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  • Wednesday, 05 October 2022
Hon’ble Apex Court Ruled : How To Calculate Limitation Period U/S. 468 Criminal Procedure Code?

Hon’ble Apex Court Ruled : How To Calculate Limitation Period U/S. 468 Criminal Procedure Code?

Hon’ble Apex Court Ruled : How To Calculate Limitation Period U/S. 468 Criminal Procedure Code?

 

The Apex Court has ruled that the relevant date for calculating the period of limitation under Section 468 Cr.P.C is the date of filing of the complaint or the institution of prosecution, not the date on which the Magistrate takes cognizance of the offence. 

 

 

 

 

 

Section 468 of the Code of Criminal Procedure provides:

Bar to taking cognizance after lapse of the period of limitation.

(1) Except as otherwise provided elsewhere in this Code, no Court shall take cognizance of an offence of the category specified in sub- section (2), after the expiry of the period of limitation.

(2) The period of limitation shall be-

(a) six months, if the offence is punishable with fine only

(b) one year, if the offence is punishable with imprisonment for a term not exceeding one year;

(c) three years, if the offence is punishable with imprisonment for term exceeding one year but not exceeding three years.

(3) For the purposes of this section, the period of limitation in relation to offences which may be tried together, shall be determined with reference to the offence which is punishable with the more severe punishment or, as the case may be, the most severe punishment.

 

 

 

 

 

 

In this case, the defacto complainants filed a written complaint with the Superintendent of Police, Khachrod, on 10.07.2012, claiming that he had entrusted 33.139 Kg of silver to the accused, and that on 04.10.2009, when the demand was made, and the accused refused to return the same.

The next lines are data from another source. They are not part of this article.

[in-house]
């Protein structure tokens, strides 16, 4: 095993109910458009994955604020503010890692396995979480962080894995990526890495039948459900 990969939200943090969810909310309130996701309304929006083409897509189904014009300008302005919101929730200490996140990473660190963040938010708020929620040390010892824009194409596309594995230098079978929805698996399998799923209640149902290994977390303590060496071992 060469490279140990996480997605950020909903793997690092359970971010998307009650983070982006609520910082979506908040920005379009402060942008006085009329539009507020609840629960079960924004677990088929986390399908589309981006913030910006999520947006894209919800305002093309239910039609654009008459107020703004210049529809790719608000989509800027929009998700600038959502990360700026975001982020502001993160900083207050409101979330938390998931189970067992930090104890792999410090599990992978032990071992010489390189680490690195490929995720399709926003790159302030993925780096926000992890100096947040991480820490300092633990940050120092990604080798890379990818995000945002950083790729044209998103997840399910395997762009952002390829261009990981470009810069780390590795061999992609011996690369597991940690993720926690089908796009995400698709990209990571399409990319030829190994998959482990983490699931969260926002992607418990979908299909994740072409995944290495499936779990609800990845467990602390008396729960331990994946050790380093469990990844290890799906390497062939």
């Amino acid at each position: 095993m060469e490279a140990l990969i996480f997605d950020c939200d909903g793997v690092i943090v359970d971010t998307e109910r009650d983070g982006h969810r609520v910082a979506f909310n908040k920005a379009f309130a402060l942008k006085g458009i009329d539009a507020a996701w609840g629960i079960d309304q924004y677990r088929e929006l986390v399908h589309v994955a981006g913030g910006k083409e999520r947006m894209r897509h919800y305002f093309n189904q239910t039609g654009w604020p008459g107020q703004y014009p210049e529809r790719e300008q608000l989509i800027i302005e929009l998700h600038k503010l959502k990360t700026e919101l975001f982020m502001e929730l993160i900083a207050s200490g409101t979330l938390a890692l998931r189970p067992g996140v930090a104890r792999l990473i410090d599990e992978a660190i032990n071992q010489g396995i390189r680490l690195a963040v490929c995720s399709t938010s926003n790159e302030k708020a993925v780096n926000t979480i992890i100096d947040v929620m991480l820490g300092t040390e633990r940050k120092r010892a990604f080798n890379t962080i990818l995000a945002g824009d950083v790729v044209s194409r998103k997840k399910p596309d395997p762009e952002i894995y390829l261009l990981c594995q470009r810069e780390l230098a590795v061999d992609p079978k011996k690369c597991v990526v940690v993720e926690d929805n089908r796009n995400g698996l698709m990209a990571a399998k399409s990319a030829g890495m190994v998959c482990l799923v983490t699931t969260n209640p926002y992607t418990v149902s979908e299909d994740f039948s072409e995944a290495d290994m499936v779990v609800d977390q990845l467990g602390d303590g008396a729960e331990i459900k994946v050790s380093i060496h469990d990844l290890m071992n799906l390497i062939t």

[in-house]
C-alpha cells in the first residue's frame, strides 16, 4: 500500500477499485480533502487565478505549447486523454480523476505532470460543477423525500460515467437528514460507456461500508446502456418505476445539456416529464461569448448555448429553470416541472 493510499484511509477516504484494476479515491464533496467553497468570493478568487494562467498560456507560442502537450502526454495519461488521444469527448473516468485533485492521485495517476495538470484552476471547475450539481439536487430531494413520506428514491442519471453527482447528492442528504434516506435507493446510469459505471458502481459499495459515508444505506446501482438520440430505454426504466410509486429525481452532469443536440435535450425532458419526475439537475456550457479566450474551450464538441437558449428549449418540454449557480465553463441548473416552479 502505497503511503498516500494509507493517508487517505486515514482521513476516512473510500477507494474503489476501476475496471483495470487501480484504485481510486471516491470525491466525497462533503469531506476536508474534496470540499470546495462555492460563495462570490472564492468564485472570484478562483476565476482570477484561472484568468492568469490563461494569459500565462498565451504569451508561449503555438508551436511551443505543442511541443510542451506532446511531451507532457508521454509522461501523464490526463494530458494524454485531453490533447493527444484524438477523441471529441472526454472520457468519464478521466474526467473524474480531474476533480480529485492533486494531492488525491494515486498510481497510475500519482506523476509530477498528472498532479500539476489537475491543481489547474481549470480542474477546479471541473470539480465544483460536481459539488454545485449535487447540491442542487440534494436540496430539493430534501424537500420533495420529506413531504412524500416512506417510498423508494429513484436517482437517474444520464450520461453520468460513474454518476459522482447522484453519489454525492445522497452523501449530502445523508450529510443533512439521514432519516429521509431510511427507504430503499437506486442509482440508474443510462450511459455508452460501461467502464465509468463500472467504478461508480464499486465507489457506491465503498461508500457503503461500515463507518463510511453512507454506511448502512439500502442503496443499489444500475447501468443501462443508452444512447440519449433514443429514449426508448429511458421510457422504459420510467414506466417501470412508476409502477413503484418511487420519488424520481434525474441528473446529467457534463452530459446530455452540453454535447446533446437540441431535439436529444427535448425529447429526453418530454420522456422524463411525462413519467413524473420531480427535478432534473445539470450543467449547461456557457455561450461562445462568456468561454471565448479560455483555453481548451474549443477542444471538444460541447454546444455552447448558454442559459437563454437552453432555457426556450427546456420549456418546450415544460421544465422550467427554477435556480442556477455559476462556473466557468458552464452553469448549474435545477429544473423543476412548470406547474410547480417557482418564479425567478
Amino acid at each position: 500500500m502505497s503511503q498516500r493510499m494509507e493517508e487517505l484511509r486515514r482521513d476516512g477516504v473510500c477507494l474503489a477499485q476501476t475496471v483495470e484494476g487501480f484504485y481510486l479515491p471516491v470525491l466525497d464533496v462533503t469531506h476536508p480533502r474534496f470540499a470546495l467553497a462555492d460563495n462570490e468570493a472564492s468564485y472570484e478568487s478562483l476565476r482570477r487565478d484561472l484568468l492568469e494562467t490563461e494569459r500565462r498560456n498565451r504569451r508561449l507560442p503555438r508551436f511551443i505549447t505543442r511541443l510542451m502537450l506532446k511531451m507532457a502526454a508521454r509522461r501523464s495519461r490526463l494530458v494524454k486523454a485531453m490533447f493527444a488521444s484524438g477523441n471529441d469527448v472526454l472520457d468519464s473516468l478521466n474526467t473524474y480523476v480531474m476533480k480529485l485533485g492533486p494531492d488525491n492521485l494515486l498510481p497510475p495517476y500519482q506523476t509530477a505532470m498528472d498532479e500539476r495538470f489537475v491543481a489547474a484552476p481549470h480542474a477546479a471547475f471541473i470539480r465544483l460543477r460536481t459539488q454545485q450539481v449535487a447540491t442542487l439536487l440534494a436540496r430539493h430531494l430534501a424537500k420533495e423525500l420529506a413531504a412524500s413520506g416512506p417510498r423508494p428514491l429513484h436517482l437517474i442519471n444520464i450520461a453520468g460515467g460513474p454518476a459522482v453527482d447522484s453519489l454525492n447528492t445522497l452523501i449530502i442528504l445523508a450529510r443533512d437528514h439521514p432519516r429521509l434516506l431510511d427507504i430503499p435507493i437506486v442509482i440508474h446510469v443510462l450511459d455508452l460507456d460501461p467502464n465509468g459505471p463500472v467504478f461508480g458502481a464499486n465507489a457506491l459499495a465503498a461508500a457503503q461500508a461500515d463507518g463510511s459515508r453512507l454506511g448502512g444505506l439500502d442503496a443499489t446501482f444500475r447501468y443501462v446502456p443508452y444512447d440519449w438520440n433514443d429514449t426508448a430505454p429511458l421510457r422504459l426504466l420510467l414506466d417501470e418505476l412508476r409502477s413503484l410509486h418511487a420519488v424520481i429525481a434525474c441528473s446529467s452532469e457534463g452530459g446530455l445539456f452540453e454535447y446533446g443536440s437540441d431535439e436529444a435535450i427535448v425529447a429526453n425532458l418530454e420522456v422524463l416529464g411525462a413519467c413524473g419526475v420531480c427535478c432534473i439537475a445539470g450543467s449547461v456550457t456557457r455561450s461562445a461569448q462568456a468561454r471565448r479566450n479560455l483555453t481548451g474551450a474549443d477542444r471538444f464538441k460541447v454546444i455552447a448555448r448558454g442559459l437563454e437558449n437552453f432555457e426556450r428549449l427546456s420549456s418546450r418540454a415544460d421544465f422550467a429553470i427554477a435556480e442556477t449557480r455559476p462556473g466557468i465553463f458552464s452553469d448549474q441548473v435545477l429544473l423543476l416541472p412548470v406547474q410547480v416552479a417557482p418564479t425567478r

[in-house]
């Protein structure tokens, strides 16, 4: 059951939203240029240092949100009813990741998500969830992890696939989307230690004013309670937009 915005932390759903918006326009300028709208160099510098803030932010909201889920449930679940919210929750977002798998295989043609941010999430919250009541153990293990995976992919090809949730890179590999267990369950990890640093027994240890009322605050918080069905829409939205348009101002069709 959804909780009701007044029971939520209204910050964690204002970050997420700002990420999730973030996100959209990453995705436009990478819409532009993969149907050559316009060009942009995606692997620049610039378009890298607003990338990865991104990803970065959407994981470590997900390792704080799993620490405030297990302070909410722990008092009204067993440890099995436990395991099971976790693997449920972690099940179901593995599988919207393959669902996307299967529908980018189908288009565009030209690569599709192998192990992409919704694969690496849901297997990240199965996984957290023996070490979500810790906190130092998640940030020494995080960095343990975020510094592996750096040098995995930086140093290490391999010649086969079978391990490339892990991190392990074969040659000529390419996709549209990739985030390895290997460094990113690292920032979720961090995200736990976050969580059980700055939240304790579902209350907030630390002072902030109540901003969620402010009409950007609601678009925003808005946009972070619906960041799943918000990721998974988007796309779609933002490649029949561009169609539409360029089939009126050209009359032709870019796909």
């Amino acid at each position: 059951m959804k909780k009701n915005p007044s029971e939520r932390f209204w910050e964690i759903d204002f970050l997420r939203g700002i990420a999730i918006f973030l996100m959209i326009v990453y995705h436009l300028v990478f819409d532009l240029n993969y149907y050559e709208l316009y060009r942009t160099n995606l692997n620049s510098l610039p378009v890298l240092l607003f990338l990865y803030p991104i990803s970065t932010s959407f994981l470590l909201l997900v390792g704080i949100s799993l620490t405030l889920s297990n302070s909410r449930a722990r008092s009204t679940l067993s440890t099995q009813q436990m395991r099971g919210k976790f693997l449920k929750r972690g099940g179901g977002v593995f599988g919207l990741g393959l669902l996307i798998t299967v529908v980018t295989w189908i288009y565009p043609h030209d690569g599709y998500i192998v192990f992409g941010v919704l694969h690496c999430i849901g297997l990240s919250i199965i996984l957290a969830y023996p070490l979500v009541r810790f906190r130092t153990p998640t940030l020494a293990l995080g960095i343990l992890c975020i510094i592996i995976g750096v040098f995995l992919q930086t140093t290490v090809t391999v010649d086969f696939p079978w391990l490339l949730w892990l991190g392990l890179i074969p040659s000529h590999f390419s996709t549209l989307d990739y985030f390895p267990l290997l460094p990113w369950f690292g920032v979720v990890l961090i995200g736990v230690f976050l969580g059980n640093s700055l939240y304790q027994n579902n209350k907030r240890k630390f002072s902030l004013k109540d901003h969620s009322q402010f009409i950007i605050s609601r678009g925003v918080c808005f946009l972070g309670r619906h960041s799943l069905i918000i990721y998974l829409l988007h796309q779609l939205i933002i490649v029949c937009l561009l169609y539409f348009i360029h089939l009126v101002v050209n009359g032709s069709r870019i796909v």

As a result, on December 4, 2012, the Judicial Magistrate, First Class, Khachrod took cognizance.  The High Court allowed a petition filed under Section 482 Cr.P.C and quashed the criminal proceedings on the grounds that taking cognizance of this matter on 04.12.2012 (three years later) was barred by limitation. 

 

 

 

 

 

 

 

The Supreme Court referring to the Constitution Bench Judgement in Sarah Mathew ruled that the Constitution Bench’s enunciations and declarations of law leave no doubt that, for the purposes of computing the period of limitation under Section 468 CrPC, the relevant date is the date of filing of the complaint or the date of institution of prosecution, not the date on which the Magistrate takes cognizance of the offence. 

The bench said that the High Court made a fundamental error in assuming that the date of taking cognizance, 04.12.2012, is decisive of the matter, while ignoring the fact that the written complaint was indeed filed by the appellant on 10.07.2012, well within the period of limitation of 3 years from the date of commission of the offence, 04.10.2009.

 

 

 

 

 

 

The bench also rejected the respondent’s contention that Sarah Mathew’s case should be reconsidered because some of the factors related to Chapter XXXVI Cr.P.C were not considered by the Court.

 

Read/Download Judgement

 

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